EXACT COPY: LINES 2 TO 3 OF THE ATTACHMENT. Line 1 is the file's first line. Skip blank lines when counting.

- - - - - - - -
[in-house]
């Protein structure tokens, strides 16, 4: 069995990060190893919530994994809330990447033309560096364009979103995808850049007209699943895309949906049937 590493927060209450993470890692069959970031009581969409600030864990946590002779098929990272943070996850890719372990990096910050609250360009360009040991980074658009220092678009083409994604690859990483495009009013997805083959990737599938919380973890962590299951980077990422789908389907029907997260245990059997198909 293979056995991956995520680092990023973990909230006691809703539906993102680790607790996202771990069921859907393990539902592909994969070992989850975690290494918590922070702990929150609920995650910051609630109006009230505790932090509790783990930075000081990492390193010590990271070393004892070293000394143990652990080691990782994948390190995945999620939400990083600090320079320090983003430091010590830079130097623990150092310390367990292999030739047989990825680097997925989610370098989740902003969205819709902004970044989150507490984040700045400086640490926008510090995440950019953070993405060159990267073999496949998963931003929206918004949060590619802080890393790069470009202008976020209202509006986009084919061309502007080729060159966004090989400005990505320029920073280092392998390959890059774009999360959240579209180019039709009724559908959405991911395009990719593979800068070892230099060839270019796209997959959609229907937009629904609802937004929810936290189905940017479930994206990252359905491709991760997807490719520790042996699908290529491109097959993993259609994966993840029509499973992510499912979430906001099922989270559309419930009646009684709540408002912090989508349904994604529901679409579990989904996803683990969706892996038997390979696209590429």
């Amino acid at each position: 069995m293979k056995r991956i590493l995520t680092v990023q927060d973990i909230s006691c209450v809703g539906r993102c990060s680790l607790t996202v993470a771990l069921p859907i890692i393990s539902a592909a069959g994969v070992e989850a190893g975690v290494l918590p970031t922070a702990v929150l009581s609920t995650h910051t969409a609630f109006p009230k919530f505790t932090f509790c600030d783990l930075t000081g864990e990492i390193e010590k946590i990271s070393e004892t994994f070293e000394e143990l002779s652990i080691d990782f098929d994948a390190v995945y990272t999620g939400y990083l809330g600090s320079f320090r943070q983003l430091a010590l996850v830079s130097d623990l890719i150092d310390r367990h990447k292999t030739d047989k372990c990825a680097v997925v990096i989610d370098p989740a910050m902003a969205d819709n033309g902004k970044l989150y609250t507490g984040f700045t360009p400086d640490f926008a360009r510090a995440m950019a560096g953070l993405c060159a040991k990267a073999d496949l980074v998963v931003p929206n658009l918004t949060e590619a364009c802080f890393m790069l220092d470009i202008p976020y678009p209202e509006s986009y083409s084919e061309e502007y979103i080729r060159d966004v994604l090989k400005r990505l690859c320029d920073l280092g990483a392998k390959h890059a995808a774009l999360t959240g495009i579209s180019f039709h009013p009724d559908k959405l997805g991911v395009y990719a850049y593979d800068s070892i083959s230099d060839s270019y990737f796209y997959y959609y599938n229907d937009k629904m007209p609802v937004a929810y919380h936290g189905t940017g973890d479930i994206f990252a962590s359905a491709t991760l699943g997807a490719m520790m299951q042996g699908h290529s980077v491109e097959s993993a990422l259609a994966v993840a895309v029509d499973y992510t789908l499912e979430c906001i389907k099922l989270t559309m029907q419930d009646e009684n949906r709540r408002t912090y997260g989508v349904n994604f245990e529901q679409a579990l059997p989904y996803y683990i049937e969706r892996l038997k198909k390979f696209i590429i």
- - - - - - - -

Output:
């Protein structure tokens, strides 16, 4: 069995990060190893919530994994809330990447033309560096364009979103995808850049007209699943895309949906049937 590493927060209450993470890692069959970031009581969409600030864990946590002779098929990272943070996850890719372990990096910050609250360009360009040991980074658009220092678009083409994604690859990483495009009013997805083959990737599938919380973890962590299951980077990422789908389907029907997260245990059997198909 293979056995991956995520680092990023973990909230006691809703539906993102680790607790996202771990069921859907393990539902592909994969070992989850975690290494918590922070702990929150609920995650910051609630109006009230505790932090509790783990930075000081990492390193010590990271070393004892070293000394143990652990080691990782994948390190995945999620939400990083600090320079320090983003430091010590830079130097623990150092310390367990292999030739047989990825680097997925989610370098989740902003969205819709902004970044989150507490984040700045400086640490926008510090995440950019953070993405060159990267073999496949998963931003929206918004949060590619802080890393790069470009202008976020209202509006986009084919061309502007080729060159966004090989400005990505320029920073280092392998390959890059774009999360959240579209180019039709009724559908959405991911395009990719593979800068070892230099060839270019796209997959959609229907937009629904609802937004929810936290189905940017479930994206990252359905491709991760997807490719520790042996699908290529491109097959993993259609994966993840029509499973992510499912979430906001099922989270559309419930009646009684709540408002912090989508349904994604529901679409579990989904996803683990969706892996038997390979696209590429």
């Amino acid at each position: 069995m293979k056995r991956i590493l995520t680092v990023q927060d973990i909230s006691c209450v809703g539906r993102c990060s680790l607790t996202v993470a771990l069921p859907i890692i393990s539902a592909a069959g994969v070992e989850a190893g975690v290494l918590p970031t922070a702990v929150l009581s609920t995650h910051t969409a609630f109006p009230k919530f505790t932090f509790c600030d783990l930075t000081g864990e990492i390193e010590k946590i990271s070393e004892t994994f070293e000394e143990l002779s652990i080691d990782f098929d994948a390190v995945y990272t999620g939400y990083l809330g600090s320079f320090r943070q983003l430091a010590l996850v830079s130097d623990l890719i150092d310390r367990h990447k292999t030739d047989k372990c990825a680097v997925v990096i989610d370098p989740a910050m902003a969205d819709n033309g902004k970044l989150y609250t507490g984040f700045t360009p400086d640490f926008a360009r510090a995440m950019a560096g953070l993405c060159a040991k990267a073999d496949l980074v998963v931003p929206n658009l918004t949060e590619a364009c802080f890393m790069l220092d470009i202008p976020y678009p209202e509006s986009y083409s084919e061309e502007y979103i080729r060159d966004v994604l090989k400005r990505l690859c320029d920073l280092g990483a392998k390959h890059a995808a774009l999360t959240g495009i579209s180019f039709h009013p009724d559908k959405l997805g991911v395009y990719a850049y593979d800068s070892i083959s230099d060839s270019y990737f796209y997959y959609y599938n229907d937009k629904m007209p609802v937004a929810y919380h936290g189905t940017g973890d479930i994206f990252a962590s359905a491709t991760l699943g997807a490719m520790m299951q042996g699908h290529s980077v491109e097959s993993a990422l259609a994966v993840a895309v029509d499973y992510t789908l499912e979430c906001i389907k099922l989270t559309m029907q419930d009646e009684n949906r709540r408002t912090y997260g989508v349904n994604f245990e529901q679409a579990l059997p989904y996803y683990i049937e969706r892996l038997k198909k390979f696209i590429i």